Lesson Plan On Volcanoes - PowerPoint PPT Presentation

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Lesson Plan On Volcanoes

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  1. Lesson Plan On Volcanoes By. Dan Maslanka

  2. Intro. To Volcanoes • In a few minutes we will watch the video, Volcano!. Let’s first begin with some basic questions and write them on the board to be discuss • What is a volcano? • Where are they found? • Why do they erupt?

  3. Basic Makeup of The Earth • The Earth’s outermost shell of the Earth, called the lithosphere is seperated into sections called tectonic plates which can collide into each other, move away from each other or even slide under one another.

  4. Where Do Most Volcanoes Come From? • Most of the volcanoes, 80 percent of them, on land occur at a subduciton zone, which is where one plate slides under another causing part of that plate to melt and form magma. Magma is essentially melted rock caused from the heat of the Earth’s mantle which is located beneath the lithosphere. Some volcanoes also occur in the middle of tectonic plates, called hotspots, places of intense heat.

  5. Subduction Zone Clip • http://www.classzone.com/books/earth_science/terc/content/visualizations/es0902/es0902page01.cfm?chapter_no=09

  6. Materials Released During An Erutpion • Lava- magma that has erupted from a volcano • Tephra- fragments of any size lava or rock that are blasted into the air from a volcanic eruption • Cinders- pieces of fragmented lava • Ash • Gases http://www.nps.gov/havo/visitor/lava.htm http://www.virtual-geology.info/vft/2004-claire/redoubt.htm

  7. Why Does A Volcano Erupt • Fissures and vents in the earth allow for the escape of gas and magma. Since magma is less dense than the surrounding rock, it flows up and out of the volcano. The amount of gas in the magma affects the size and force of the eruption. The more gases built up inside the magma, the more forceful the eruption is. After the initial explosive eruption, quieter lava flows can occur. In the clip below, look for the tephra, lava and cinder erupting out. • http://www.thirteen.org/savageearth/animations/volcanoes/index.html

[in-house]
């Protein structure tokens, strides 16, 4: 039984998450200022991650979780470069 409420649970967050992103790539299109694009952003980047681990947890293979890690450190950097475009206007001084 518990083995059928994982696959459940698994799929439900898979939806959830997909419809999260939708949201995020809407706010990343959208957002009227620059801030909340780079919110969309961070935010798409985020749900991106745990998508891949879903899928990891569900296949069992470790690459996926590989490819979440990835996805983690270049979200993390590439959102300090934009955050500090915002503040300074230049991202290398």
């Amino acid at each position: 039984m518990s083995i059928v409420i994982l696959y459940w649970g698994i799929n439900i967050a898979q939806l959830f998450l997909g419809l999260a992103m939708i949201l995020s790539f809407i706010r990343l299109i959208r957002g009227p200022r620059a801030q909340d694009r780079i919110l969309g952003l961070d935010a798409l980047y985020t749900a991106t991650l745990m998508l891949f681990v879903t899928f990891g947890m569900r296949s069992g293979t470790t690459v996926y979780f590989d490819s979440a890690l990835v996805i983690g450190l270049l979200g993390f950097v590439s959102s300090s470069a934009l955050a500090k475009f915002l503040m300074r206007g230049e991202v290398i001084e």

8. Activity #1Making A Flipbook • Directions: • Cut at least 8 notebook cards in half, you can always cut more if needed. • Draw a the picture of a volcano and its progressing eruption on the cards. • You can view my model flipbook if needed. • Label tephra, lava and cinders on the appropriate picture and color in the pictures with colored pencils also.

  9. Types of Volcanoes • Volcanoes are usually recognized by most people as big mountains. Their size is due to the repeat of volcanic eruptions and the materials released from and eruption. There are three types of volcanoes. 1)Stratovolcanoes- form from repeated eruptions of lava and tephra resulting in the buildup of layers, symmetrical cones and steep sides.

  10. Types of Volcanoes (continued) 2) Cinder Cones- form from lava blasted into the air that forms cinders, fragmented lava pieces that fall back down and gather around the volcano’s main vent or fissure and create a cone shape. These are the smallest volcanoes.